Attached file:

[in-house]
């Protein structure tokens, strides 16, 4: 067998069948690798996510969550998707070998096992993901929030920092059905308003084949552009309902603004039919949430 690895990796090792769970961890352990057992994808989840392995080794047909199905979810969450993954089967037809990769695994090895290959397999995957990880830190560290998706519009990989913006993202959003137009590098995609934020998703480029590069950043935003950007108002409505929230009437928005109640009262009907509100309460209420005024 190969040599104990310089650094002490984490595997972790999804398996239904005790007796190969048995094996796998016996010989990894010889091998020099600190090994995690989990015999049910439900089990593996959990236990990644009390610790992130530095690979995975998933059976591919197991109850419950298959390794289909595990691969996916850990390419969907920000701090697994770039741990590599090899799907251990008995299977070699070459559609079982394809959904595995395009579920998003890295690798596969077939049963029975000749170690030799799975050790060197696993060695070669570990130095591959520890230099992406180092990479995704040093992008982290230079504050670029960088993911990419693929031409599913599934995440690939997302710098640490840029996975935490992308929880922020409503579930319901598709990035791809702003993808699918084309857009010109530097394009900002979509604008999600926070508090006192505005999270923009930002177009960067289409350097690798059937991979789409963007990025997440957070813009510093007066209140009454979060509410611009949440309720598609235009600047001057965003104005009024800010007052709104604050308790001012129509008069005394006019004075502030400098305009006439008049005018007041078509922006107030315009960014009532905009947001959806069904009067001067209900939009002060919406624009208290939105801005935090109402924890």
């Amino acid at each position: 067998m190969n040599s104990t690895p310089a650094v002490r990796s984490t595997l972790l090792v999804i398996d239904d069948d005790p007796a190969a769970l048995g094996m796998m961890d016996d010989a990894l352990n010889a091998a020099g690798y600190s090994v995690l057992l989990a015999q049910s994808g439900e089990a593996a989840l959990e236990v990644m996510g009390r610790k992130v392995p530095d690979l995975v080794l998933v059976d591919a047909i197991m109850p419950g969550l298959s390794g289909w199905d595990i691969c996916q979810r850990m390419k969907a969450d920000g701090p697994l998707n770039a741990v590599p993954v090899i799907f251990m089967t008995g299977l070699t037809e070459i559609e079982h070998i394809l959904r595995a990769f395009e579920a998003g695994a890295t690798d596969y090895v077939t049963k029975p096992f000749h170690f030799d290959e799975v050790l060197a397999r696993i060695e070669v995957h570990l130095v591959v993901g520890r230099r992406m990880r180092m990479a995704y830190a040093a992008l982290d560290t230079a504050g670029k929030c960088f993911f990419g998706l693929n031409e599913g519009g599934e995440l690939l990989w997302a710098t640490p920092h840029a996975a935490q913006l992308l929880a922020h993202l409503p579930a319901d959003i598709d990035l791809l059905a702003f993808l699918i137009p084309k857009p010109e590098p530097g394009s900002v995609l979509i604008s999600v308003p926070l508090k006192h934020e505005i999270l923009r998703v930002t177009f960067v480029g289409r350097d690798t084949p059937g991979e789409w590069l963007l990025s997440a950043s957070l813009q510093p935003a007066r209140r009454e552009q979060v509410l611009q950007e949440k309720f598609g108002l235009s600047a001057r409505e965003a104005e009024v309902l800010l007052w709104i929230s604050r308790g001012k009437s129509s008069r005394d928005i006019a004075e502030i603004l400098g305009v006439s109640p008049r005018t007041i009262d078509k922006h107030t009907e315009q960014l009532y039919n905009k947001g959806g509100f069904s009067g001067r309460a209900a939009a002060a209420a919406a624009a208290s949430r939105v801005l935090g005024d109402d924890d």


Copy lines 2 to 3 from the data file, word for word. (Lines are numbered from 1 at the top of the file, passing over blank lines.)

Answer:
């Protein structure tokens, strides 16, 4: 067998069948690798996510969550998707070998096992993901929030920092059905308003084949552009309902603004039919949430 690895990796090792769970961890352990057992994808989840392995080794047909199905979810969450993954089967037809990769695994090895290959397999995957990880830190560290998706519009990989913006993202959003137009590098995609934020998703480029590069950043935003950007108002409505929230009437928005109640009262009907509100309460209420005024 190969040599104990310089650094002490984490595997972790999804398996239904005790007796190969048995094996796998016996010989990894010889091998020099600190090994995690989990015999049910439900089990593996959990236990990644009390610790992130530095690979995975998933059976591919197991109850419950298959390794289909595990691969996916850990390419969907920000701090697994770039741990590599090899799907251990008995299977070699070459559609079982394809959904595995395009579920998003890295690798596969077939049963029975000749170690030799799975050790060197696993060695070669570990130095591959520890230099992406180092990479995704040093992008982290230079504050670029960088993911990419693929031409599913599934995440690939997302710098640490840029996975935490992308929880922020409503579930319901598709990035791809702003993808699918084309857009010109530097394009900002979509604008999600926070508090006192505005999270923009930002177009960067289409350097690798059937991979789409963007990025997440957070813009510093007066209140009454979060509410611009949440309720598609235009600047001057965003104005009024800010007052709104604050308790001012129509008069005394006019004075502030400098305009006439008049005018007041078509922006107030315009960014009532905009947001959806069904009067001067209900939009002060919406624009208290939105801005935090109402924890």
């Amino acid at each position: 067998m190969n040599s104990t690895p310089a650094v002490r990796s984490t595997l972790l090792v999804i398996d239904d069948d005790p007796a190969a769970l048995g094996m796998m961890d016996d010989a990894l352990n010889a091998a020099g690798y600190s090994v995690l057992l989990a015999q049910s994808g439900e089990a593996a989840l959990e236990v990644m996510g009390r610790k992130v392995p530095d690979l995975v080794l998933v059976d591919a047909i197991m109850p419950g969550l298959s390794g289909w199905d595990i691969c996916q979810r850990m390419k969907a969450d920000g701090p697994l998707n770039a741990v590599p993954v090899i799907f251990m089967t008995g299977l070699t037809e070459i559609e079982h070998i394809l959904r595995a990769f395009e579920a998003g695994a890295t690798d596969y090895v077939t049963k029975p096992f000749h170690f030799d290959e799975v050790l060197a397999r696993i060695e070669v995957h570990l130095v591959v993901g520890r230099r992406m990880r180092m990479a995704y830190a040093a992008l982290d560290t230079a504050g670029k929030c960088f993911f990419g998706l693929n031409e599913g519009g599934e995440l690939l990989w997302a710098t640490p920092h840029a996975a935490q913006l992308l929880a922020h993202l409503p579930a319901d959003i598709d990035l791809l059905a702003f993808l699918i137009p084309k857009p010109e590098p530097g394009s900002v995609l979509i604008s999600v308003p926070l508090k006192h934020e505005i999270l923009r998703v930002t177009f960067v480029g289409r350097d690798t084949p059937g991979e789409w590069l963007l990025s997440a950043s957070l813009q510093p935003a007066r209140r009454e552009q979060v509410l611009q950007e949440k309720f598609g108002l235009s600047a001057r409505e965003a104005e009024v309902l800010l007052w709104i929230s604050r308790g001012k009437s129509s008069r005394d928005i006019a004075e502030i603004l400098g305009v006439s109640p008049r005018t007041i009262d078509k922006h107030t009907e315009q960014l009532y039919n905009k947001g959806g509100f069904s009067g001067r309460a209900a939009a002060a209420a919406a624009a208290s949430r939105v801005l935090g005024d109402d924890d």